Beinn Eighe NNR, Wester Ross
History, tourist information, and nearby accommodation
The Beinn Eighe National Nature Reserve covers almost 48 square kilometres (over 11,000 acres) between the western shore of Loch Maree and the peaks of Beinn Eighe itself. The reserve is bounded on the south by Glen Torridon and the Torridon River. The reserve is named for the Beinn Eighe ridge, a rough group of ridges, peaks and scree slopes.
The reserve also takes in a scattering of small islands on Loch Maree. There are more than 60 of these islands, which provide one of the last remnants of untouched natural woodland in Britain.
This is the oldest national nature reserve in the UK, established in 1951 to preserve the largest stand of ancient Caledonian pine forest in the western Highlands region. The remaining woodland rises from the banks of Loch Maree and up into the foothills of Beinn Eighe. The woodland is known in Gaelic as Coille na Glas Leitor, or the Wood of the Grey Slope. The oldest of these Scots pines are over 350 years old.
Much of the original forest was cleared in the 17th century to feed iron ore smelters on the north shore of the loch. More trees were lost during WWII when pines were used to create ammunition boxes for the military.
Now NatureScot (formerly Scottish Natural Heritage) is encouraging natural regrowth of the pinewoods, as well as planting other native species.
Beinn Eighe is home to a wealth of native wildlife, including pine martens, red deer, sea eagles, golden eagles, and crossbills.
The visitor centre is located immediately north of Kinlochewe village at the southern end of Loch Maree, on the A832. The visitor centre is open from March-October and has panoramic displays, maps, information panels, and information on the natural history of the area.
You can see a 3-D printed map of the reserve and watch a webcam trained on a sea eagle nest. There is also a hide overlooking a pond and wooded area that is a perfect place to spot some of the reserve's bird and animal life. Open 10am to 5pm, with free entry.
The best way to enjoy the reserve is to take one of the signposted trails. There are four main trails, two starting at the visitor centre, and two from the Coille na Glas Leitor, roughly 2 miles further north.
Visitor Centre Trails
There are two short trails, plus a trail linking the visitor centre to Kinlochewe village.
An easy path through woodland, with a flat, level surface and little gradient. A good starter.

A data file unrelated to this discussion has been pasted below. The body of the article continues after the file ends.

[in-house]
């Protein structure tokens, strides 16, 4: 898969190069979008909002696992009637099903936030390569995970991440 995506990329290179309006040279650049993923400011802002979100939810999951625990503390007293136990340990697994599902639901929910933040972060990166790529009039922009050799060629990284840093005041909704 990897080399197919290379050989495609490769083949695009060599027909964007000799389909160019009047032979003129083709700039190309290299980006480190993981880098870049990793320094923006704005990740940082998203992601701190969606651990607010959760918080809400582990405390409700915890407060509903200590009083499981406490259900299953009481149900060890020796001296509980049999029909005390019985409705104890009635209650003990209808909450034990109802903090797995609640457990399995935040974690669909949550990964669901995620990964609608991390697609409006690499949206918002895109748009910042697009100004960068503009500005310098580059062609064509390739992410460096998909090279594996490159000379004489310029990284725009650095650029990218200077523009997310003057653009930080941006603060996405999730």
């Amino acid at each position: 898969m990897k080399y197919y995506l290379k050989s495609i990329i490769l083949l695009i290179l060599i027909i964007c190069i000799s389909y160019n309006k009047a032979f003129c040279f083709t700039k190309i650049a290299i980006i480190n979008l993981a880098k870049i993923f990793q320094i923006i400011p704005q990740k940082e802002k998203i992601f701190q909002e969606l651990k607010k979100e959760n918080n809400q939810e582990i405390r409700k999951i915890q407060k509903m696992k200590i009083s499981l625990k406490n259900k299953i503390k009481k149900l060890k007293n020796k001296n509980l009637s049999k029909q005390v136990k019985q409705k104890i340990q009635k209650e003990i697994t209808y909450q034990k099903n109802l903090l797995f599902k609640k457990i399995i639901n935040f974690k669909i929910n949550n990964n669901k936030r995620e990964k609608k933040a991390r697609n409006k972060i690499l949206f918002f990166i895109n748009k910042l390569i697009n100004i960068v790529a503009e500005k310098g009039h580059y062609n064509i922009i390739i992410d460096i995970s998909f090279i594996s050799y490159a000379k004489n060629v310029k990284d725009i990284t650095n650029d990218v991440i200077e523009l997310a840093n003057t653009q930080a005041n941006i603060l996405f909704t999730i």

Longer than the Pinecone Trail, this trail emerges into open ground and offers good views of the Beinn Eighe ridge to the west.
Coille na Glas Leitir Trails
If you really want to explore the reserve, this is the place to start. The Coille na Glas-Leitir car park is on the loch side of the A832, and is well signposted. An underpass leads beneath the roadway to join the walking trails on the westward side of the road.
As the name suggests, this circular walk passes through ancient Caledonian pinewoods. Here you will have a good chance to spot some of the forest birds that make Beinn Eighe their home, including tree pipits, siskins, and crossbills. The Woodland Walk is roughly 1.5km (almost 1 mile).
This is the longest trail in the nature reserve and covers 6.5km (about 4 miles). It links to the Woodland Trail but then climbs up onto the high ground, with wonderful views over Loch Maree and the surrounding landscape. It's a taxing climb to the high ground and will take roughly 3-4 hours, plus time spent enjoying the views!
I can heartily recommend taking the time to tackle the Mountain Trail; the views are extraordinary and the mostly level upper section of the trail passes through a remarkable landscape of scree, mountain lochs, and rocky peaks. If you are lucky, you'll spot golden eagles, ravens, and buzzards at the high elevations.
Be aware that the path is exposed at upper elevations, and is rough going in places. Please wear good hiking boots and bring waterproof clothing.
Aside from the paths above, there are longer, rougher hiking trails from Kinlochewe village. For these, you need a good OS map.
Beinn Eighe National Nature Reserve is a delight, set in one of the most stunningly beautiful areas of the Highlands.
About Beinn Eighe NNR
Address: A832, Kinlochewe, Wester Ross, Scotland, IV22 2PA
Attraction Type: Countryside
Location: Parking at the visitor centre north of Kinlochewe village on the A832 and at Coille na Glas Leitir car par, 2 miles further north.
Photo Credit: David Ross and Britain Express
NEARBY HISTORIC ATTRACTIONS
Heritage Rated from 1- 5 (low to exceptional) on historic interest
Torridon - 8.6 miles (Countryside)
Coire Mhic Nobuil Waterfall - 9.8 miles (Countryside)
Corrieshalloch Gorge - 14.7 miles (Countryside)
Inverewe Garden - 14.9 miles (Garden)
Gairloch Heritage Museum - 16 miles (Museum)
Rassal Ashwood NNR - 18 miles (Countryside)
Lael Forest Garden - 18.1 miles (Countryside)
Strome Castle - 19.6 miles (Castle)
Nearest Accommodation to Beinn Eighe NNR:
Nearby accommodation is calculated 'as the crow flies' from Beinn Eighe NNR. 'Nearest' may involve a long drive up and down glens or, if you are near the coast, may include a ferry ride! Please check the property map to make sure the location is right for you.